Snow and ice create beautiful panoramas. However, the damage our lawns experience is another story. Just as we prepare everything else, our lawn and landscapes need winter maintenance and protection. Many homeowners experience lawn kill. Plants and greenery do not always survive either. As long as the basics are covered, come spring, you will not have to spend a lot of money trying to revive your lawn. If you choose to let your landscape ride out the winter months, just hope for the best. Patio and outdoor living spaces should be equipped to survive the cold climate and all expected elements.
Your lawn may experience some damage throughout the cold months. Most common would include ice and snow damage, crown hydration, salt damage, and snow mold.
Ice and snow damage- freezing rain or as snowfalls turn into ice, your lawn may not survive. Depending on your yard’s existing condition and the duration of which it is held under the cold elements will determine the amount of damage.
Salt damage- perfect for safe commutes, paved roads, sidewalks, driveways, pathways, and walkways. However, this leads to a dehydrated lawn once the snow has melted. Damage from de-icing agents can be reversed. As a preventative measure, mixing sand and de-icing salt may reduce some harsh effects. Ask your local landscape supplier for de-icing agents that are safe for your lawn and plants.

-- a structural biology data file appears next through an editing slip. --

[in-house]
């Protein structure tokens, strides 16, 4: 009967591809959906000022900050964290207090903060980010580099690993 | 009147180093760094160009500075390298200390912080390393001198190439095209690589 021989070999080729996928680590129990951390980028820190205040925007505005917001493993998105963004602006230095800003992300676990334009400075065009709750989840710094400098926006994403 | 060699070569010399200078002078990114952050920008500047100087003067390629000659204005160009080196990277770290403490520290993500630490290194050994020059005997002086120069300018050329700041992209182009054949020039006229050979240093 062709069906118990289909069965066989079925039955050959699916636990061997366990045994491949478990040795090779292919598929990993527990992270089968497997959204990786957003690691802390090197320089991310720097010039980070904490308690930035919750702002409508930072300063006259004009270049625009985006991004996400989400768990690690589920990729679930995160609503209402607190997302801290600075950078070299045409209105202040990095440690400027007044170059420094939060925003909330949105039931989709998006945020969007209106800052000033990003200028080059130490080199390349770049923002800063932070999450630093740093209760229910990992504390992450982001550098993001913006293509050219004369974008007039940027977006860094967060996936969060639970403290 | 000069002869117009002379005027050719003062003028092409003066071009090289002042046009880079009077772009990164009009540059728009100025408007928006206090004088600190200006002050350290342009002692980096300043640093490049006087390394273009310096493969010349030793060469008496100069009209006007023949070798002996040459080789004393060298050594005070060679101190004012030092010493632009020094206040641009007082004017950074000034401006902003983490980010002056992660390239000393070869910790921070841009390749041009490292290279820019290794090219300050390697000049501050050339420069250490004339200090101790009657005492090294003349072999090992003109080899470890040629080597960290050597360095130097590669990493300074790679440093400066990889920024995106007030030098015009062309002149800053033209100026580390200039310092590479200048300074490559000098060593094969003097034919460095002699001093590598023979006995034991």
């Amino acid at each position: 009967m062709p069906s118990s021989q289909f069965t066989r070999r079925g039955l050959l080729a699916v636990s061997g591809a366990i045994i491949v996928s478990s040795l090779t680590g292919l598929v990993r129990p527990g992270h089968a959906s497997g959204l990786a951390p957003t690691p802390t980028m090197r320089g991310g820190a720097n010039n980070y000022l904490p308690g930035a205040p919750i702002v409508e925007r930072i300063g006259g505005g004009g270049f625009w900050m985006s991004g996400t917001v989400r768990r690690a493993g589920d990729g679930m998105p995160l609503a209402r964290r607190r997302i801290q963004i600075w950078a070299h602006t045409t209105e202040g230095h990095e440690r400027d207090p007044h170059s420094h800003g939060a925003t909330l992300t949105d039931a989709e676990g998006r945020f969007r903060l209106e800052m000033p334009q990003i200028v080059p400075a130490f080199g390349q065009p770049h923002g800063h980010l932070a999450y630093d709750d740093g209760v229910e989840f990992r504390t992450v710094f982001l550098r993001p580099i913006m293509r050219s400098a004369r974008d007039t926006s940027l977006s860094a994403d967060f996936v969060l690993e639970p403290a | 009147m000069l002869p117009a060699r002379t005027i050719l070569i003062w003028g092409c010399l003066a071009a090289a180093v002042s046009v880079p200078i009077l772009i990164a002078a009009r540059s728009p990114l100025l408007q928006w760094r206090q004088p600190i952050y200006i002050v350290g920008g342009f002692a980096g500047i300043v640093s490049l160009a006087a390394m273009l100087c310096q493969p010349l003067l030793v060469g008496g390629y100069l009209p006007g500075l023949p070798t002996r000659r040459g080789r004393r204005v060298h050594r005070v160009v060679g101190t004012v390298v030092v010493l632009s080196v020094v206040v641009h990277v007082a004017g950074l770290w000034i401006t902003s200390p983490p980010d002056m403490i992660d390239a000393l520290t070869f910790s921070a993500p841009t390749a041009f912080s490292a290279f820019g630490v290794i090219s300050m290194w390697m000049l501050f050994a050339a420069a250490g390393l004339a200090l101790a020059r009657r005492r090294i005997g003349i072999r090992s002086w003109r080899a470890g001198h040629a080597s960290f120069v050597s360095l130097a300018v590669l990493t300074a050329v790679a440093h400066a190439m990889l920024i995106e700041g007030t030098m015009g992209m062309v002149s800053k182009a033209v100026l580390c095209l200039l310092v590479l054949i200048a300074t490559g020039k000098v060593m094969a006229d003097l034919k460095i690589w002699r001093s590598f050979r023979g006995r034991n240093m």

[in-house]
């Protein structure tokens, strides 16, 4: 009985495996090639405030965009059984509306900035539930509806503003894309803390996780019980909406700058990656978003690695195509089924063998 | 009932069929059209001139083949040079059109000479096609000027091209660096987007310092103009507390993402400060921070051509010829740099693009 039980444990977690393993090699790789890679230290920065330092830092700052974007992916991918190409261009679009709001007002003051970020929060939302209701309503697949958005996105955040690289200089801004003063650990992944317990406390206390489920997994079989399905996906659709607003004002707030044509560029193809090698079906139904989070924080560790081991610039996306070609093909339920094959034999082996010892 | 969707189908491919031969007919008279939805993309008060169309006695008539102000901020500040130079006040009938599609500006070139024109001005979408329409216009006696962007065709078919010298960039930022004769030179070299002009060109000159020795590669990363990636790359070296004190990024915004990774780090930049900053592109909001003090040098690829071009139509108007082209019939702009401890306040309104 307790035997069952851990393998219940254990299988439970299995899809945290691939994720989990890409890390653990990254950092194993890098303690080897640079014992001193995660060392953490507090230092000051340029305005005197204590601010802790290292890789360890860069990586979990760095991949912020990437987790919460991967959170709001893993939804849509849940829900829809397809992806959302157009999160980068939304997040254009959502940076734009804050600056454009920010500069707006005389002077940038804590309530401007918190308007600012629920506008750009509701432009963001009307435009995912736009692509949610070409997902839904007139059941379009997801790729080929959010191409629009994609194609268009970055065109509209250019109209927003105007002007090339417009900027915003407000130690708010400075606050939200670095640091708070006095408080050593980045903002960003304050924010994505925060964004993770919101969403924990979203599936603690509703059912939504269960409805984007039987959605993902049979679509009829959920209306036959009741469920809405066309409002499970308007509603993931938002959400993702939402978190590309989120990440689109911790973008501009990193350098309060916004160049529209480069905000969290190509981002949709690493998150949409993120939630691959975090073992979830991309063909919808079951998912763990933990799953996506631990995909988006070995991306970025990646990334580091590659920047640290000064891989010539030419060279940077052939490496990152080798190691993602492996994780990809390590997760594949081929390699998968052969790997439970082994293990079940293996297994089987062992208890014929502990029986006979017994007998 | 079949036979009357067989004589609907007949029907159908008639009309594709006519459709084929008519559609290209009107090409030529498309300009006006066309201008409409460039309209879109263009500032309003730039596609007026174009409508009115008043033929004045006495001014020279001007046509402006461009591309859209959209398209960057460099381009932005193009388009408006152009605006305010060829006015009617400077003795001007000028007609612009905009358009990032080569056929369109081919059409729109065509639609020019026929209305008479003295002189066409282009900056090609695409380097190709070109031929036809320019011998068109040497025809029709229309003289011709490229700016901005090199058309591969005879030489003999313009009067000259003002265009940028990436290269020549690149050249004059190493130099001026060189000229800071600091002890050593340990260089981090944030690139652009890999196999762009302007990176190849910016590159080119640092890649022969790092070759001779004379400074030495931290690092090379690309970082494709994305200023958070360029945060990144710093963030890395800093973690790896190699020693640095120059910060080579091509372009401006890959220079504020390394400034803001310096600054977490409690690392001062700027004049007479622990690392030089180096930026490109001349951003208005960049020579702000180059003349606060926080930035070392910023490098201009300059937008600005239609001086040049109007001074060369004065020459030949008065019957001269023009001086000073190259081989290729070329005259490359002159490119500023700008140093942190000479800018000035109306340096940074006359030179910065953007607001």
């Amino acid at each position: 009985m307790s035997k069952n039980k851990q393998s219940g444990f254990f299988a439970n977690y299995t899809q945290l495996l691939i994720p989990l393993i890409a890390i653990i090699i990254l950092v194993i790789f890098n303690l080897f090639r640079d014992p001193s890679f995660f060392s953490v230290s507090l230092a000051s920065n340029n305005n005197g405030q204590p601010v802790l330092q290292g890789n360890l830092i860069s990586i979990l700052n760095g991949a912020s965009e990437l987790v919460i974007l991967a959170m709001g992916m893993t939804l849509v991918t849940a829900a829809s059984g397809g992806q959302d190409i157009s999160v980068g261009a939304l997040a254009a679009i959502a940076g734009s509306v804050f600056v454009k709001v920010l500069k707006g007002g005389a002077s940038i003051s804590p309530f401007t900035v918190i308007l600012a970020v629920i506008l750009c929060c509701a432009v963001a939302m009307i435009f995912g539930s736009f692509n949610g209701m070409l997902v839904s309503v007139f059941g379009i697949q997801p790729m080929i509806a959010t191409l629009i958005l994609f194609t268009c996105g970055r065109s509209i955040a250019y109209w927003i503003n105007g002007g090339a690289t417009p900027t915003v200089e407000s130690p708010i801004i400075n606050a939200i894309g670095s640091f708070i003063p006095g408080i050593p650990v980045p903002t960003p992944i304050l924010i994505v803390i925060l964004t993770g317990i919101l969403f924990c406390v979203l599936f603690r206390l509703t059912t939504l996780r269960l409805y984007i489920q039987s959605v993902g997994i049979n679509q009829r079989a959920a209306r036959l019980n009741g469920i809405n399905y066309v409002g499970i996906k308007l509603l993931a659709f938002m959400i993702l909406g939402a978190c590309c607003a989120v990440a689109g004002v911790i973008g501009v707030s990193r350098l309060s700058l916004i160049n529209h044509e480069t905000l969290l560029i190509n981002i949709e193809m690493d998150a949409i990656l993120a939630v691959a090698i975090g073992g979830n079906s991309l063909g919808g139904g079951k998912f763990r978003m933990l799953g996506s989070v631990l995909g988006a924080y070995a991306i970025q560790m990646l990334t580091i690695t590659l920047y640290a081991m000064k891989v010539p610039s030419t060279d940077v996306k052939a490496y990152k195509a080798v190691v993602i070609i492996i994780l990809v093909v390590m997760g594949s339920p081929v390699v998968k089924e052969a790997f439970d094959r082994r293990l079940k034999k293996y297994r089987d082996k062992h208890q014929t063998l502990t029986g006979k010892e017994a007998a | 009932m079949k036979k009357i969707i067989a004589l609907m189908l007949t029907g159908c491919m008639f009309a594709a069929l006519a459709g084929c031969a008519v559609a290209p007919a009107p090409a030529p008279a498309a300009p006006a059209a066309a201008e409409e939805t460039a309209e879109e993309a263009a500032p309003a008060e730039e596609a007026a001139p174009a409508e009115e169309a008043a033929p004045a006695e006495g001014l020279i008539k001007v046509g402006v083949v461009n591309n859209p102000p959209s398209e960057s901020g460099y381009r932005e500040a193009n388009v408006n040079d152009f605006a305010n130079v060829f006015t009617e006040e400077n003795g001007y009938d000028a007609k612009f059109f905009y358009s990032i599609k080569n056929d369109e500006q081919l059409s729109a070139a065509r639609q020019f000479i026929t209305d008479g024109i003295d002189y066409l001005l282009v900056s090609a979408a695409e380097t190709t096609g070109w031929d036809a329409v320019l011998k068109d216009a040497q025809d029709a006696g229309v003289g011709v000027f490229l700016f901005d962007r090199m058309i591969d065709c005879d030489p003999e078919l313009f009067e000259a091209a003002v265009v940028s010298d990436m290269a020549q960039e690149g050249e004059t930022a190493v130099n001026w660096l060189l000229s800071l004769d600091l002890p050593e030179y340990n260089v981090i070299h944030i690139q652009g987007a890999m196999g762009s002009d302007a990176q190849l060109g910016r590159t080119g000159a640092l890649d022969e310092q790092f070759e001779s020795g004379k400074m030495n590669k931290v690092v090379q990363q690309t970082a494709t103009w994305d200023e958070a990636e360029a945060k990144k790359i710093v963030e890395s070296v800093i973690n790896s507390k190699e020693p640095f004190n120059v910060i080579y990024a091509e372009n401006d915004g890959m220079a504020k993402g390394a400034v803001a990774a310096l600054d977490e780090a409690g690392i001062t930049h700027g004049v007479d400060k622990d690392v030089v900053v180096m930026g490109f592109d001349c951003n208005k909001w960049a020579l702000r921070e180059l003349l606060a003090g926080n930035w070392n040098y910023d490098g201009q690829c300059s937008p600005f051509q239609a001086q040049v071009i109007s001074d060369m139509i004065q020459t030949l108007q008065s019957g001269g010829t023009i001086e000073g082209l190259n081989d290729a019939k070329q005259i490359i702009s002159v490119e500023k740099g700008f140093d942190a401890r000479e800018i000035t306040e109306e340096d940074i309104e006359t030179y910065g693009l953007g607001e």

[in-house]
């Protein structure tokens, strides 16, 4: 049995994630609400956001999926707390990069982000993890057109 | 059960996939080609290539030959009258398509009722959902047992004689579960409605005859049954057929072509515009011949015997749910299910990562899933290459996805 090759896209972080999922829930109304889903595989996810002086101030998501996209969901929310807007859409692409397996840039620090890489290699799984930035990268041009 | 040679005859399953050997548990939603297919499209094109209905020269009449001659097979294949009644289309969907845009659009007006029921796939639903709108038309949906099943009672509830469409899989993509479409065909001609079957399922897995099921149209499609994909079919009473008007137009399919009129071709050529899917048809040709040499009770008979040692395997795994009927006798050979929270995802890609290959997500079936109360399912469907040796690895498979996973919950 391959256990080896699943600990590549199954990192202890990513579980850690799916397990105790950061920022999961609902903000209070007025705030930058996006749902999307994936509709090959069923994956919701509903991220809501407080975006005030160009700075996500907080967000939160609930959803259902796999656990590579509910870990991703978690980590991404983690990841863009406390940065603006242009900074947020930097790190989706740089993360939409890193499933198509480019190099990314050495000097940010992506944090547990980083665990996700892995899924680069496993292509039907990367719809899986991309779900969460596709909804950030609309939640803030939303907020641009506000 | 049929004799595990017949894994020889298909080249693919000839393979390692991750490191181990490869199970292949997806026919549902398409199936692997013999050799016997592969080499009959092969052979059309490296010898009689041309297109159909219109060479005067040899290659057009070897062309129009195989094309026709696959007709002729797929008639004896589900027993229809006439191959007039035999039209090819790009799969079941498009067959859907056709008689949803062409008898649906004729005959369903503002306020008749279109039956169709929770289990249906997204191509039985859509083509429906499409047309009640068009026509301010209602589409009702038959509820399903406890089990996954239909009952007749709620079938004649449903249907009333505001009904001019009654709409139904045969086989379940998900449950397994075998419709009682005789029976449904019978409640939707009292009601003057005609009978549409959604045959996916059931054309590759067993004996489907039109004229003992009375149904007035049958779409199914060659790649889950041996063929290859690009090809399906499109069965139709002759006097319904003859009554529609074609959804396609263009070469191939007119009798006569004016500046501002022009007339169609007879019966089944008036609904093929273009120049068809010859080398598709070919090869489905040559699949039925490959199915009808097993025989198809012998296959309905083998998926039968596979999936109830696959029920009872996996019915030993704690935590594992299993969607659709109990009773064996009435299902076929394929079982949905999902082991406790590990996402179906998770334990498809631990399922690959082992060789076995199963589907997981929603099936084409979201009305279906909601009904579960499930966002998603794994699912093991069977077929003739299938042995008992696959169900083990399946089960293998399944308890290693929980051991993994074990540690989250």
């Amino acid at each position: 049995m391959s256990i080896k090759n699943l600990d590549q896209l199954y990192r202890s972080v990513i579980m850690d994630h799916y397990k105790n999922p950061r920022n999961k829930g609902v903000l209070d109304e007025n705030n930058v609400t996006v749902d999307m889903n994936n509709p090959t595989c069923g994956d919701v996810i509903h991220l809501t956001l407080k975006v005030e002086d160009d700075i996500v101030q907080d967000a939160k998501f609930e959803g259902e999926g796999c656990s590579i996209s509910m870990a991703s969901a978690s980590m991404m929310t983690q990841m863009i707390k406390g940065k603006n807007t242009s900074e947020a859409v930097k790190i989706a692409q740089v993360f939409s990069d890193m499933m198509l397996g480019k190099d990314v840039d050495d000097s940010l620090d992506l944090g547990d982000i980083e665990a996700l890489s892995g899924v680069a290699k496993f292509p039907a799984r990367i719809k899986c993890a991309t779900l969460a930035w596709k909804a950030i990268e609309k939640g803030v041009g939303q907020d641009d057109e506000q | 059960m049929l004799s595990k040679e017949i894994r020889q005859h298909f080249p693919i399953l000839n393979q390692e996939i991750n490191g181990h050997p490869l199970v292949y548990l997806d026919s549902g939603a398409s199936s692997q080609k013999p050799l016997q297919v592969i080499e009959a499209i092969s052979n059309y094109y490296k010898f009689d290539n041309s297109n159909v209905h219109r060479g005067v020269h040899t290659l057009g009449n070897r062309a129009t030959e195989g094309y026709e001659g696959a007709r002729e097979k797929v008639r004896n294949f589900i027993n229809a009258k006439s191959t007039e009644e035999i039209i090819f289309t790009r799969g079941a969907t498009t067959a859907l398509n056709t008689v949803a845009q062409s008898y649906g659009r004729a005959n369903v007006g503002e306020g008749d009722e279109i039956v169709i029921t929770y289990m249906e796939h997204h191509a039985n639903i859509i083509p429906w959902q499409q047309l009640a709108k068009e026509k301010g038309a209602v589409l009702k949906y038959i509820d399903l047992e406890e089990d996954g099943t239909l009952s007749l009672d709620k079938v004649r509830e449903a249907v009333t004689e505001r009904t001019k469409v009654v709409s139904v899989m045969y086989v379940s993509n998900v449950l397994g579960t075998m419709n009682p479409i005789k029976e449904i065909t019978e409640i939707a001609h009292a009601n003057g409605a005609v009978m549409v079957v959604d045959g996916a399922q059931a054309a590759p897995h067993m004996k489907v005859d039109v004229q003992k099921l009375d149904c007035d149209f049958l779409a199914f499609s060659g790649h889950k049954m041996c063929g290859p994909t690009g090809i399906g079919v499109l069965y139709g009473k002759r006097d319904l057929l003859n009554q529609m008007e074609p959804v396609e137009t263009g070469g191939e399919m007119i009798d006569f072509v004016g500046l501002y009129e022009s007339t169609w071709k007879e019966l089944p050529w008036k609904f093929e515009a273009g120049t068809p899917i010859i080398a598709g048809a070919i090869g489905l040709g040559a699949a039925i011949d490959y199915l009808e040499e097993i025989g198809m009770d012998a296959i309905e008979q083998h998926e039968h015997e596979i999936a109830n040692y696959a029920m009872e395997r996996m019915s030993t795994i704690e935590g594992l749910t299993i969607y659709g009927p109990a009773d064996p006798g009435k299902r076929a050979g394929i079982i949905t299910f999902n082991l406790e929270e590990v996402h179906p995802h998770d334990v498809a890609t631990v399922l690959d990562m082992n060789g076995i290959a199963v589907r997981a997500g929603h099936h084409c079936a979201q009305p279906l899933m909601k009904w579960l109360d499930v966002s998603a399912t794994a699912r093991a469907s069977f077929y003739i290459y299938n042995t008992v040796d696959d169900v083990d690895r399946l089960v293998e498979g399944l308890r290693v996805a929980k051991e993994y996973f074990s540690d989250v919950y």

Crown hydration- occurs when there is a fluctuation between warm and freezing temperatures. Towards the end of the season, heading into spring, warmer temperatures happen throughout the day. When evening comes, temperatures drop significantly, leaving your soil, grass, and plants drenched and cold.
Snow mold- there are two types of snow mold, grey, and pink. Both are problematic. Snow mold can occur when there is heavy snowfall, and the ground has not become frozen. Signs of snow mold appear in the spring when the snow melts. You should apply a fungicide in the fall before any winter elements become an issue.
Other landscape elements
As for greenery and plants, the chance of survival during harsh winter months are slim. Cover tree bark with burlap and covering shrubs/plants with tarp or fabric is ideal. Regarding small plants, take them indoors. Mulching is another effective way to protect and supply your plants with nutrients as it decomposes.
Patio furniture should also be tucked away or covered, including outdoor accessories such as fountains or statues. Pay close attention to which de-icing agent you use on your outdoor living space, terrace, and deck/patio. Always ask a landscape professional to determine which product is best.
Quick Prevention tips
- Do not let your grass overgrow before the first snowfall, keep an eye on the weather, and mow your lawn.
- In the fall, rake and remove leave piles before the snow hits. Do this before you mow your lawn for the last time.
- When removing snow from driveways, pathways, or patios, avoid having mounds of a snow pile on the lawn.
- Apply a preventative fungicide.
- Cover plants, trees, greenery with fabric.
- Apply mulch to soil beds.